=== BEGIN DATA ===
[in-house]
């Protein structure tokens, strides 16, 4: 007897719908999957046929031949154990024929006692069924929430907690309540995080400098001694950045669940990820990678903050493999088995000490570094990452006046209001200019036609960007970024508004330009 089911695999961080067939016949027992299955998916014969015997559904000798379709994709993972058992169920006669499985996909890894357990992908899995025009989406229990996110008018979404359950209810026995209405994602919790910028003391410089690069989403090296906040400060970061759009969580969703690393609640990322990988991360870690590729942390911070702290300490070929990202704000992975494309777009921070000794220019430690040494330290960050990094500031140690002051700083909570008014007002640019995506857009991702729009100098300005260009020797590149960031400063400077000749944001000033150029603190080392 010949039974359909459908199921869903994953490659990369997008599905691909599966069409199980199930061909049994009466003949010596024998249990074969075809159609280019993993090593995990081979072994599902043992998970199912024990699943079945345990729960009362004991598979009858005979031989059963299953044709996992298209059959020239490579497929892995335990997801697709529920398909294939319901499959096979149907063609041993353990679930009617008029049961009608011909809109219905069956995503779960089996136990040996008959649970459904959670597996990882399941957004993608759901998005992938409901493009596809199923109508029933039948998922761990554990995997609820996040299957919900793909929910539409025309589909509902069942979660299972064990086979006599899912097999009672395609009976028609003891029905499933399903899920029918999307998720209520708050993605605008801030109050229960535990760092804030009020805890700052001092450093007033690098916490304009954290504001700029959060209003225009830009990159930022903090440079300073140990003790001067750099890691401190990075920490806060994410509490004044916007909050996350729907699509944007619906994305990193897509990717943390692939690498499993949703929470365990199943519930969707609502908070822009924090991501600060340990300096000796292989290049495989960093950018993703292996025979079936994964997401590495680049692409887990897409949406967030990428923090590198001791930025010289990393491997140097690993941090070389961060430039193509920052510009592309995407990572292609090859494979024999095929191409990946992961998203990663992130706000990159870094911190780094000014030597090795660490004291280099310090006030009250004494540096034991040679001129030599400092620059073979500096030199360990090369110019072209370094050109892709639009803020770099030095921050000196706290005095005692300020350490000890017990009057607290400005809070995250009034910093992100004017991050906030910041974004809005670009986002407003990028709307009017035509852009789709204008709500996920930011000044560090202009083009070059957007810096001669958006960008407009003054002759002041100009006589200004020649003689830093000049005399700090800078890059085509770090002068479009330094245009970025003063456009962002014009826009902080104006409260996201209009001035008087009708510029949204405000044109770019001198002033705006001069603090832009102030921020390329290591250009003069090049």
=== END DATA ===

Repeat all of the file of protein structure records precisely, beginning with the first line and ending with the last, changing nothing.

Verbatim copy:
[in-house]
């Protein structure tokens, strides 16, 4: 007897719908999957046929031949154990024929006692069924929430907690309540995080400098001694950045669940990820990678903050493999088995000490570094990452006046209001200019036609960007970024508004330009 089911695999961080067939016949027992299955998916014969015997559904000798379709994709993972058992169920006669499985996909890894357990992908899995025009989406229990996110008018979404359950209810026995209405994602919790910028003391410089690069989403090296906040400060970061759009969580969703690393609640990322990988991360870690590729942390911070702290300490070929990202704000992975494309777009921070000794220019430690040494330290960050990094500031140690002051700083909570008014007002640019995506857009991702729009100098300005260009020797590149960031400063400077000749944001000033150029603190080392 010949039974359909459908199921869903994953490659990369997008599905691909599966069409199980199930061909049994009466003949010596024998249990074969075809159609280019993993090593995990081979072994599902043992998970199912024990699943079945345990729960009362004991598979009858005979031989059963299953044709996992298209059959020239490579497929892995335990997801697709529920398909294939319901499959096979149907063609041993353990679930009617008029049961009608011909809109219905069956995503779960089996136990040996008959649970459904959670597996990882399941957004993608759901998005992938409901493009596809199923109508029933039948998922761990554990995997609820996040299957919900793909929910539409025309589909509902069942979660299972064990086979006599899912097999009672395609009976028609003891029905499933399903899920029918999307998720209520708050993605605008801030109050229960535990760092804030009020805890700052001092450093007033690098916490304009954290504001700029959060209003225009830009990159930022903090440079300073140990003790001067750099890691401190990075920490806060994410509490004044916007909050996350729907699509944007619906994305990193897509990717943390692939690498499993949703929470365990199943519930969707609502908070822009924090991501600060340990300096000796292989290049495989960093950018993703292996025979079936994964997401590495680049692409887990897409949406967030990428923090590198001791930025010289990393491997140097690993941090070389961060430039193509920052510009592309995407990572292609090859494979024999095929191409990946992961998203990663992130706000990159870094911190780094000014030597090795660490004291280099310090006030009250004494540096034991040679001129030599400092620059073979500096030199360990090369110019072209370094050109892709639009803020770099030095921050000196706290005095005692300020350490000890017990009057607290400005809070995250009034910093992100004017991050906030910041974004809005670009986002407003990028709307009017035509852009789709204008709500996920930011000044560090202009083009070059957007810096001669958006960008407009003054002759002041100009006589200004020649003689830093000049005399700090800078890059085509770090002068479009330094245009970025003063456009962002014009826009902080104006409260996201209009001035008087009708510029949204405000044109770019001198002033705006001069603090832009102030921020390329290591250009003069090049």